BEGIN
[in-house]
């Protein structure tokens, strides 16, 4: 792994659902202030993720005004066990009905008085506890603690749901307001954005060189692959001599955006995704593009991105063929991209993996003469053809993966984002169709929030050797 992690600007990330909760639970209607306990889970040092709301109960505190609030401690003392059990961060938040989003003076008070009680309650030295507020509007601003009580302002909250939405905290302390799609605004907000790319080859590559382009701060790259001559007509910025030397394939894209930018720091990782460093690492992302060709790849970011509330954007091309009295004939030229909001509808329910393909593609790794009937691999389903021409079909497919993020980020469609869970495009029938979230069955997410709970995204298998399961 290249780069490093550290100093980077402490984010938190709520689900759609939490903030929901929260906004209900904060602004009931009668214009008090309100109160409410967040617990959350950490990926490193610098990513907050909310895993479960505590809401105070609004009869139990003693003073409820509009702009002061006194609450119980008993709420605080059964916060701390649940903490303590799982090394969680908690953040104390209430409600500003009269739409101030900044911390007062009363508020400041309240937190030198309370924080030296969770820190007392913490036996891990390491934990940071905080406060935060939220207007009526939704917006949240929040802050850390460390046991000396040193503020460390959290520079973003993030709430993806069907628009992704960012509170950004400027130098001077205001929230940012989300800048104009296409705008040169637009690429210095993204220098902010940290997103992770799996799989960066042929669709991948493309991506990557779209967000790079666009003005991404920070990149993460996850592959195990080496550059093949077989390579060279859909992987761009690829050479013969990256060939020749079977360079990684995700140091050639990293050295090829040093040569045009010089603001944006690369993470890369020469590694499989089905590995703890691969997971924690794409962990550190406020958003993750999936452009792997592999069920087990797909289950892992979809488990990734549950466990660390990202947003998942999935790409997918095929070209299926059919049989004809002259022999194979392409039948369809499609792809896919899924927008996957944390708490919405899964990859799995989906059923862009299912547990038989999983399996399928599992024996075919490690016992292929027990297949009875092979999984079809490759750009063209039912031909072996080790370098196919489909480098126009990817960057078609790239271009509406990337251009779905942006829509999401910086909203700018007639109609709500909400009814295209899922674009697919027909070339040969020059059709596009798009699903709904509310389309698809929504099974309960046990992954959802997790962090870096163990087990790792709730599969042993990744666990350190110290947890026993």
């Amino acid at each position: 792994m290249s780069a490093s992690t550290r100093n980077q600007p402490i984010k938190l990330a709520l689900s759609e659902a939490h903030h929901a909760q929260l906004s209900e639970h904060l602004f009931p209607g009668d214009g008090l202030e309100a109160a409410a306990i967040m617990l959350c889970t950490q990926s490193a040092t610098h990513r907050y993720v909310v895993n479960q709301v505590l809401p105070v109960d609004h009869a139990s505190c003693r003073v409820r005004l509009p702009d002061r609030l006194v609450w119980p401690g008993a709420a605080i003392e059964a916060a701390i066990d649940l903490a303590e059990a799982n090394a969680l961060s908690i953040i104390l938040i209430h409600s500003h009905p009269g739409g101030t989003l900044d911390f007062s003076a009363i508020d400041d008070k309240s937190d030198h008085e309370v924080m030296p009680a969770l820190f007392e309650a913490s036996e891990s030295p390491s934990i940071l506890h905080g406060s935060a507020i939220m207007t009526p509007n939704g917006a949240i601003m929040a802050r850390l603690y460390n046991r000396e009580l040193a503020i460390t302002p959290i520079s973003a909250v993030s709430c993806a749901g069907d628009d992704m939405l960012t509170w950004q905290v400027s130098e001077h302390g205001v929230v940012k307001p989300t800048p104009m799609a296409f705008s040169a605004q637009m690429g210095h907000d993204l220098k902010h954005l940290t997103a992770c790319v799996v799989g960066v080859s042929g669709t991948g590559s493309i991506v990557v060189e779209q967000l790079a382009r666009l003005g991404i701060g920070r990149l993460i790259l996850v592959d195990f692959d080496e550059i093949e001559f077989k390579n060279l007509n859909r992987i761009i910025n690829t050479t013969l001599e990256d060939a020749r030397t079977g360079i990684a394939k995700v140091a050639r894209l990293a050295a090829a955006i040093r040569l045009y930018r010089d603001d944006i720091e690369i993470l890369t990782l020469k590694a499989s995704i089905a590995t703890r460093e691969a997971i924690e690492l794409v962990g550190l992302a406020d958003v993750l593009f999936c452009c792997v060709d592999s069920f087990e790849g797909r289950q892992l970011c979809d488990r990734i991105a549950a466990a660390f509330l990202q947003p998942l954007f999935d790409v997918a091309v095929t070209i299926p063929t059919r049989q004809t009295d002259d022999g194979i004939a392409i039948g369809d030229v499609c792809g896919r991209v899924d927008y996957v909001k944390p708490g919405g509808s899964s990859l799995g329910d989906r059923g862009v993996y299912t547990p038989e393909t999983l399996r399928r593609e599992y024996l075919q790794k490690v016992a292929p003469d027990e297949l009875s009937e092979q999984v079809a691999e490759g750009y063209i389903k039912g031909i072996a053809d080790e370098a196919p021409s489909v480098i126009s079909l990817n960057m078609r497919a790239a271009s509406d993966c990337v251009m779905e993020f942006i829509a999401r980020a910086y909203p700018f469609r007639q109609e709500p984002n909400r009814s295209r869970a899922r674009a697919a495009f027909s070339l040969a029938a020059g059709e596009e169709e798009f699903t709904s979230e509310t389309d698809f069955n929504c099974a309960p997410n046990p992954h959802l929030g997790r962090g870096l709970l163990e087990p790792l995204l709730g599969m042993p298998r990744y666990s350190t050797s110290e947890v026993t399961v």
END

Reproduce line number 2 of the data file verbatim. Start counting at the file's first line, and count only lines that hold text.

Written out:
């Protein structure tokens, strides 16, 4: 792994659902202030993720005004066990009905008085506890603690749901307001954005060189692959001599955006995704593009991105063929991209993996003469053809993966984002169709929030050797 992690600007990330909760639970209607306990889970040092709301109960505190609030401690003392059990961060938040989003003076008070009680309650030295507020509007601003009580302002909250939405905290302390799609605004907000790319080859590559382009701060790259001559007509910025030397394939894209930018720091990782460093690492992302060709790849970011509330954007091309009295004939030229909001509808329910393909593609790794009937691999389903021409079909497919993020980020469609869970495009029938979230069955997410709970995204298998399961 290249780069490093550290100093980077402490984010938190709520689900759609939490903030929901929260906004209900904060602004009931009668214009008090309100109160409410967040617990959350950490990926490193610098990513907050909310895993479960505590809401105070609004009869139990003693003073409820509009702009002061006194609450119980008993709420605080059964916060701390649940903490303590799982090394969680908690953040104390209430409600500003009269739409101030900044911390007062009363508020400041309240937190030198309370924080030296969770820190007392913490036996891990390491934990940071905080406060935060939220207007009526939704917006949240929040802050850390460390046991000396040193503020460390959290520079973003993030709430993806069907628009992704960012509170950004400027130098001077205001929230940012989300800048104009296409705008040169637009690429210095993204220098902010940290997103992770799996799989960066042929669709991948493309991506990557779209967000790079666009003005991404920070990149993460996850592959195990080496550059093949077989390579060279859909992987761009690829050479013969990256060939020749079977360079990684995700140091050639990293050295090829040093040569045009010089603001944006690369993470890369020469590694499989089905590995703890691969997971924690794409962990550190406020958003993750999936452009792997592999069920087990797909289950892992979809488990990734549950466990660390990202947003998942999935790409997918095929070209299926059919049989004809002259022999194979392409039948369809499609792809896919899924927008996957944390708490919405899964990859799995989906059923862009299912547990038989999983399996399928599992024996075919490690016992292929027990297949009875092979999984079809490759750009063209039912031909072996080790370098196919489909480098126009990817960057078609790239271009509406990337251009779905942006829509999401910086909203700018007639109609709500909400009814295209899922674009697919027909070339040969020059059709596009798009699903709904509310389309698809929504099974309960046990992954959802997790962090870096163990087990790792709730599969042993990744666990350190110290947890026993």